Jon White, superintendent of Bedford Schools in Monroe County, expressed misgivings over the assessment itself. "What's confusing about high school test scores," he told The Blade, "is that kids can take these tests as sophomores, juniors, and seniors, and you don't get the information back until after these kids have graduated." Superintendent Craig Haugen of Whiteford Agricultural Schools told The Blade that the scores do not provide the level of detail that is available with tests given at the elementary and middle school levels, "so districts have a more challenging time trying to address their specific weaknesses to improve student achievement." The State Board of Education will meet in a special session on July 28 to talk about high school education.

The Toledo Blade, "Most test scores decline in Michigan," July 2, 2005

The Jackson Citizen Patriot, "Reading scores rise, others fall," July 2, 2005

Detroit Free Press, "MEAP scores drop in math, science, social studies, writing," July 1, 2005

Mackinac Center for Public Policy, "How Does the MEAP Measure Up?", December 2001

Detroit — Almost half of new Michigan teachers quit within a few years of starting their jobs, The Detroit News editorialized. The situation is not unique to Michigan. According to the Alliance for Education, job turnover costs U.S. school districts $2.6 trillion each year. Estimates from the U.S. Department of Labor indicate that a district spends about 30 percent of a lost teacher's salary to replace him or her.

The exodus of new teachers has another cost. Mike Reno, Rochester Community Schools Trustee, told The News that districts also lose "that sense of confidence that these seasoned teachers bring. Having a stable teaching work force helps assure parents."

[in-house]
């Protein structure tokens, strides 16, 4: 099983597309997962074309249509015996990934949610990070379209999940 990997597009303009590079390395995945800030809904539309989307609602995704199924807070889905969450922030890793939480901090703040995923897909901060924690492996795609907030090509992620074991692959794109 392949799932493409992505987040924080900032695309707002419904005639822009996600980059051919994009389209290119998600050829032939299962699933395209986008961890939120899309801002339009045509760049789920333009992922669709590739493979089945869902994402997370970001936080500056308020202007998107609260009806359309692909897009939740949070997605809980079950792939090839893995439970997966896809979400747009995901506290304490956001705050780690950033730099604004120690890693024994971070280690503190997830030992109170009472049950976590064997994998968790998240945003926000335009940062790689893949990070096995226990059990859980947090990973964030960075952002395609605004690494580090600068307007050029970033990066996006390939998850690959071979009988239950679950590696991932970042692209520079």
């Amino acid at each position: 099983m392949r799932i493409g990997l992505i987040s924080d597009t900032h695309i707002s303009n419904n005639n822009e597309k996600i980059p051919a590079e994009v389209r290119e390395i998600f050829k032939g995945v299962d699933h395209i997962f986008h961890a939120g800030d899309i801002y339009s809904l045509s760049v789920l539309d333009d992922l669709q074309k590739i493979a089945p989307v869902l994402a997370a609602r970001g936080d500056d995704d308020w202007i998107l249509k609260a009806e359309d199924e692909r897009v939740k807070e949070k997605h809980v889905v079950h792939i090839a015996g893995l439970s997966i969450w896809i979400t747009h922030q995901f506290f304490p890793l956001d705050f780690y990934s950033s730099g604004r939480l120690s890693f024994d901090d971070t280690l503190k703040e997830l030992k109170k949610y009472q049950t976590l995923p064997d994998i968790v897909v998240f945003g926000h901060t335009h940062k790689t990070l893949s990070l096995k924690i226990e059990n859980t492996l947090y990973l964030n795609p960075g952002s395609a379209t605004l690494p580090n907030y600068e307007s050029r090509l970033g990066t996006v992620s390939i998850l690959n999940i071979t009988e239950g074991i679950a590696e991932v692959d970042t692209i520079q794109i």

The News editorial discussed some of the most common reasons for teacher attrition. Some mathematics and science teachers are lost to private firms that offer higher salaries. Lack of support is another problem for new teachers, although some districts have instituted effective mentoring support programs to address this issue. Richard Ingersoll, associate professor of education and sociology at the University of Pennsylvania, commented that "The data is pretty clear: where you have more support, you keep more teachers." Family obligations also play a role in the loss of new teachers, though The News said that an estimated 25 percent of teachers who leave their teaching jobs return after raising a family.

The Detroit News, "Teacher exodus plagues schools," June 26, 2005

Mackinac Center for Public Policy, "Frivolous, Trendy Teacher Training in Michigan," May 2003

Lansing, Mich. — State Rep. Jack Hoogendyk, R-Kalamazoo, has introduced legislation, now in the House Committee on Appropriations, that stipulates that 65 cents of every dollar appropriated for education be spent in the classroom, Booth Newspapers reported.

According to a study by First Class Education on the amount spent for classroom costs, Michigan ranks 48th out of 50 states and the District of Columbia. Michigan schools spend an average of 57.4 cents per dollar in the classroom. Nationally, schools spend an average of 61.5 cents per dollar appropriated to education for classroom costs.